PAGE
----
Venezuelan President Hugo Chavez says his country's soldiers should be ready if the United States attempts to provoke a war between his country and Colombia. Tensions between the two countries continue to rise, and Chavez insists that if a conflict broke out, "it could extend throughout the whole continent."
"The best way to avoid war is preparing for it," Chavez told military officers during his weekly television and radio program. The Colombian government rejected all of Chavez’s threats. "Colombia never has, and never will, make an act of war," said government spokesman Cesar Mauricio Velasquez.
Chavez was not pleased when Bogota and Washington made an agreement giving U.S. troops greater access to military bases in Colombia, citing the deal as a threat to regional stability. Colombian and U.S. officials have repeatedly said Venezuela shouldn't be concerned about the base deal because it focuses on increasing the fight against drug traffickers and insurgents in Colombia.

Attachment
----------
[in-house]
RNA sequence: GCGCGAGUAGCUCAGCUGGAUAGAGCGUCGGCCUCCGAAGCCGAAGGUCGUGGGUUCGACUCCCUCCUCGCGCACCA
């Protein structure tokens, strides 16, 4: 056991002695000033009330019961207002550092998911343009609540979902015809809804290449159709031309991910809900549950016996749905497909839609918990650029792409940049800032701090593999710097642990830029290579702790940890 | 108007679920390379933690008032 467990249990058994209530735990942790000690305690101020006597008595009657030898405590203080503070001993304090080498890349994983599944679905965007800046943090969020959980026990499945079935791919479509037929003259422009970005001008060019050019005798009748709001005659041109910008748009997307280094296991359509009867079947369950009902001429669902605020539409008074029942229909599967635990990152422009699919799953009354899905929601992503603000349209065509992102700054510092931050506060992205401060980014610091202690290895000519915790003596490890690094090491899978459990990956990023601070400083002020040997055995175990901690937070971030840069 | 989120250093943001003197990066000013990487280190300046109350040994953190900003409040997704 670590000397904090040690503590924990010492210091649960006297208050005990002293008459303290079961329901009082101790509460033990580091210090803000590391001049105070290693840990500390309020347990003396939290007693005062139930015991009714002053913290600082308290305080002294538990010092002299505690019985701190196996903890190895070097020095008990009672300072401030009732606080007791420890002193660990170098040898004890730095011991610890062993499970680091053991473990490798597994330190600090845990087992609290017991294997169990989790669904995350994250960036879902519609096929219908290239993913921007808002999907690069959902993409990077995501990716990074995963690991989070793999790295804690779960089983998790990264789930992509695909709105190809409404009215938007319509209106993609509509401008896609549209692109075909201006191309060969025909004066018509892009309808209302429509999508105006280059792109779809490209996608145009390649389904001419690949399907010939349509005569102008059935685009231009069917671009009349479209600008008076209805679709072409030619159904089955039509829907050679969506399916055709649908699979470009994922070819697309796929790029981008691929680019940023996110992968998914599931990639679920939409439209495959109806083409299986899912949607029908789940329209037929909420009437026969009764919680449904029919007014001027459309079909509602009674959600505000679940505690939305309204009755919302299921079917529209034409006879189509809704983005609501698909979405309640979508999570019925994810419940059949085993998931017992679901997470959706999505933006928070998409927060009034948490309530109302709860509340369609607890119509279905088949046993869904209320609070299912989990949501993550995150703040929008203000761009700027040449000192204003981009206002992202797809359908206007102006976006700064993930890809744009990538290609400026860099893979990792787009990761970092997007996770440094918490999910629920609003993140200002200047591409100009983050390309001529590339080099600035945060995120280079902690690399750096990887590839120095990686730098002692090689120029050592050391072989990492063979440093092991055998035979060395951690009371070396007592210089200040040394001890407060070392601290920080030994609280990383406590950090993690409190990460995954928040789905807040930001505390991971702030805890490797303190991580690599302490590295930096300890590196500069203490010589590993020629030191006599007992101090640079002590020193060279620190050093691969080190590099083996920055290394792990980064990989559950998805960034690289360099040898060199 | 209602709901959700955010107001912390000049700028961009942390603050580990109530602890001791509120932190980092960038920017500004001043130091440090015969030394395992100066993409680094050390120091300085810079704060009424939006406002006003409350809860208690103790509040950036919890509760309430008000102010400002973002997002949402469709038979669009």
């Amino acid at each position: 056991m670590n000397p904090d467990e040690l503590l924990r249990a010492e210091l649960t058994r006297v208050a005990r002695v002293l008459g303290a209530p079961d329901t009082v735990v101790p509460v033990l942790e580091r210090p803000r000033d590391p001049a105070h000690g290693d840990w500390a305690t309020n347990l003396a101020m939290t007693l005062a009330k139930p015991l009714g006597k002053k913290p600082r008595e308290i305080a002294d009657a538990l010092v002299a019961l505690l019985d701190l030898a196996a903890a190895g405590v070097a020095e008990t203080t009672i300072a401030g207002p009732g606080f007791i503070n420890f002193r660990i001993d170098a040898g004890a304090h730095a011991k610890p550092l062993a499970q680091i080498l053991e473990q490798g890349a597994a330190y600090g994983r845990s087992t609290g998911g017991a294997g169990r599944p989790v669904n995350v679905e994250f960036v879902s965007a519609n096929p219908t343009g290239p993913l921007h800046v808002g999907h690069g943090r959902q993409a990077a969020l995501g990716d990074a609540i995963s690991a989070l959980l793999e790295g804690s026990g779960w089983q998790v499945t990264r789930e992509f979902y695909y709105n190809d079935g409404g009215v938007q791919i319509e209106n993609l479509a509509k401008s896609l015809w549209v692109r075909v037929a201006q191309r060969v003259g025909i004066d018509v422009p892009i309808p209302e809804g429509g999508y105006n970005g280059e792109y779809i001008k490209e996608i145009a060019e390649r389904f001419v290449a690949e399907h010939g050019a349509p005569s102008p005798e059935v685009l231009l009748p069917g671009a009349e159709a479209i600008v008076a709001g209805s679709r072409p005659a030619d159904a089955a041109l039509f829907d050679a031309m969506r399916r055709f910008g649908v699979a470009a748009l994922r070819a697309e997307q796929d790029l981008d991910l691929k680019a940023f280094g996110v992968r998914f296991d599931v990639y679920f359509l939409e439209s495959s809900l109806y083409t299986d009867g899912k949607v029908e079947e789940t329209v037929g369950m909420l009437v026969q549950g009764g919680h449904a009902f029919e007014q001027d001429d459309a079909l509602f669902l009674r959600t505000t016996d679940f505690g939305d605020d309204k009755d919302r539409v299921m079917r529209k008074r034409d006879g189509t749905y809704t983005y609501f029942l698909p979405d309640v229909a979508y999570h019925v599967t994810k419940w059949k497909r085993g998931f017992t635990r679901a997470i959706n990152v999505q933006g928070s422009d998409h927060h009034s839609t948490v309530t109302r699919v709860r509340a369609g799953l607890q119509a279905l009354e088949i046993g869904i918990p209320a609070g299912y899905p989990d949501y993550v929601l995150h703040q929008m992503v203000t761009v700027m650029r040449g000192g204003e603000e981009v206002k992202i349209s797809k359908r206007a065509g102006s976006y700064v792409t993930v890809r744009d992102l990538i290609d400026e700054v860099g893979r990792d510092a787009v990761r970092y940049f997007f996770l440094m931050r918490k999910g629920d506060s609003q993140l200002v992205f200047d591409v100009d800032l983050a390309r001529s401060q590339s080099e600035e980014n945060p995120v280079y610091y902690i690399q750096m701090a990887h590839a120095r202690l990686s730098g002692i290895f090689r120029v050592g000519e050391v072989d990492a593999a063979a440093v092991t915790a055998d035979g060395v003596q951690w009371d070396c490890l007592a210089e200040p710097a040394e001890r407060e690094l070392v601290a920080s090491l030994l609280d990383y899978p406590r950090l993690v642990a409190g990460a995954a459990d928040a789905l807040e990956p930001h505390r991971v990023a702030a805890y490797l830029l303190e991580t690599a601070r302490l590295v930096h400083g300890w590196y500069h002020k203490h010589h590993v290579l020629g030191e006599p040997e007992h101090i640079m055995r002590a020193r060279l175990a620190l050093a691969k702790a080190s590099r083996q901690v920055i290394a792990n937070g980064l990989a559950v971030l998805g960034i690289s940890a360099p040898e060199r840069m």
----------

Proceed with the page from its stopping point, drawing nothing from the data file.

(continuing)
Regardless, Chavez warned President Obama against using his alliance with Colombian President Uribe to mount an offensive against Venezuela. "The empire is more threatening than ever," Chavez said, referring to the U.S. government. "Don't make a mistake, Mr. Obama, by ordering an attack against Venezuela by way of Colombia."